IT'S FAIR to say that Ben Tucker is one of the most important figures in modern Savannah history. A renowned jazz bassist who was an in-demand session player in the '60s, his legacy was further cemented when he formed an ad agency with bebop music composer Bob Dorough and created an arithmetic jingle at the request of an ad executive. That became the pilot episode for Schoolhouse Rock.
Tucker, who also found immense success with his beloved Savannah radio station WSOK, died tragically in 2013 when an auto driver collided with his golf cart. Since his passing, the legend’s presence has been preserved by the Friends of Ben Tucker, who put on events to help the city remain aware of his immense contributions to American culture.
The upcoming Ben Tucker Fun-Raiser Dinner & Dance on Dec. 14 is no exception - in conjunction with Tucker’s birthday and featuring live music, dinner, dancing, and more. Ahead of the event, we spoke to Friends of Ben Tucker VP Larry Broussard about his legacy and the event.
How’d the idea come about?
LB: Most of the people in the Friends of Ben Tucker are music lovers. We like dinner, we like dancing - a lot of them are from up in New York. So they're used to having a venue where you can go and ruin some good shoes. And like anything that had to do with Ben, this is going to be fun. That's important, because that's so part of what Ben was. Anything he was part of, you just wanted to be there.
So we’ve got great food, and that’s Nick and Tracy Mueller. Nick is probably one of the better chefs in Savannah, so that’s a draw in itself. This is the first time we’re doing something like this, with dinner and dance. If we’re going to celebrate Ben’s birthday, why not make a party out of it? And anything we can do to help raise funds is good.
Why do you think it’s important to carry on Ben’s legacy? Of course, he’s such an important person in our city’s history beyond just being an incredible bass player.
LB: First of all, it's to maintain knowledge about Ben and what he did. There's already generations going, "Who's Ben Tucker?" and I'm always saying, "Remember Schoolhouse Rock? That's Ben."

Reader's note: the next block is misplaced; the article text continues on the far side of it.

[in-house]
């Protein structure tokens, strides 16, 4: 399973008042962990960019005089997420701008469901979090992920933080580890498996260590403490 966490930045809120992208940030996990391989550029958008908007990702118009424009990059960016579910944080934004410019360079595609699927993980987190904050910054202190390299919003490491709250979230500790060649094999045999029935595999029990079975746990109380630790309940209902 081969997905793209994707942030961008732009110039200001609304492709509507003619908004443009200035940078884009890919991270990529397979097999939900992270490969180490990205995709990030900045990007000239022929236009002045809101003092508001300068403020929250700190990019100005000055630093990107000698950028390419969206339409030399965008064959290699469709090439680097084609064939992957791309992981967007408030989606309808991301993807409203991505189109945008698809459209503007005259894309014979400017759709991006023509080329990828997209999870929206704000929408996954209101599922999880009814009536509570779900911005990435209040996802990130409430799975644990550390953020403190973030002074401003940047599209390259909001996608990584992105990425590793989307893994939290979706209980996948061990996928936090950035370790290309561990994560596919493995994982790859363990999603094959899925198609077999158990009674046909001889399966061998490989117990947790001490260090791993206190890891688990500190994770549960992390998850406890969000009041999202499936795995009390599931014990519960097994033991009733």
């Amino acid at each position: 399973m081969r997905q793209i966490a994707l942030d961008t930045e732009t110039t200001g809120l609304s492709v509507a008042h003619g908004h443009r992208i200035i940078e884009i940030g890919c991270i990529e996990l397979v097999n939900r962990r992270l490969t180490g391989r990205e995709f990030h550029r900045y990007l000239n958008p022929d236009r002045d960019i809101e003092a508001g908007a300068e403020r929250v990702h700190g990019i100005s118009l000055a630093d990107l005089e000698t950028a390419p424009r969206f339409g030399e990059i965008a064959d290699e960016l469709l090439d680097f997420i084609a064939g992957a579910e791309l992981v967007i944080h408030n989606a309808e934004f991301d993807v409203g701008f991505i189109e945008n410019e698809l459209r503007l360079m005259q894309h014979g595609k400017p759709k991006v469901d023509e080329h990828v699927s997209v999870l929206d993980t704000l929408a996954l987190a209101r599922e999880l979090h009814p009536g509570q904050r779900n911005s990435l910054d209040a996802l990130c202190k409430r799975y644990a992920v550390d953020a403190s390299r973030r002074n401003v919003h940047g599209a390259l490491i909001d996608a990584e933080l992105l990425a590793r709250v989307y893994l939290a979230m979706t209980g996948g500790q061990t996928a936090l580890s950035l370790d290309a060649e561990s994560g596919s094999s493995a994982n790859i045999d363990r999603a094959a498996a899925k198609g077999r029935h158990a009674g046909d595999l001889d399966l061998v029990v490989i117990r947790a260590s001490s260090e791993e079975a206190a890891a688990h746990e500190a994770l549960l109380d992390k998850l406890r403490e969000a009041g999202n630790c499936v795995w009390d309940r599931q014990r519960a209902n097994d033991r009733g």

Ben epitomized the best values that transformed people’s lives. He did it in his music, he did it in his community service. He developed bridges. Today, we don’t have many heroes. You’d catch this guy playing every other day at some venue, so if he was there you were getting some good music.
But he also loved working with the youth in the community. And they didn’t know him as a musician. They knew him as a golfer, or just a guy that smiled and his eyes squinted - kind of a Santa Claus-like figure.
He was a community leader with the radio station. President Jimmy Carter gave him an award in 1979. He made WSOK Radio a number one station for, like, 17 years. And by the time I was born he was one of the world’s top 10 bass players. Anybody who was anybody wanted to play with him. He was a magnet, you know?
Tell me a bit about your individual history with Ben.
LB: I grew up with a bunch of Cajun chefs and caterers, and I work at the different hotels carving beef or at a chef's station. And it was always fun when Ben was coming, because I'd have him play this song or play that. And he'd say, "Yeah, yeah, Larry. You got it."
The entire world knew Ben. I don’t think he necessarily remembered everybody’s names, but it was always, “Hey, partner.” That’s what he called everybody.
You’d catch him at something you didn’t expect to catch him at. He was like glue in the community, and the thing is - he’s still doing it!
I love that they call it ‘Friends of Ben,’ because everybody’s a friend of Ben.
He’s had such an impact on Savannah.
LB: Even just to say that this guy called Savannah home. He's kind of a modern day hero, and we don't have those. He's the epitome of everything good.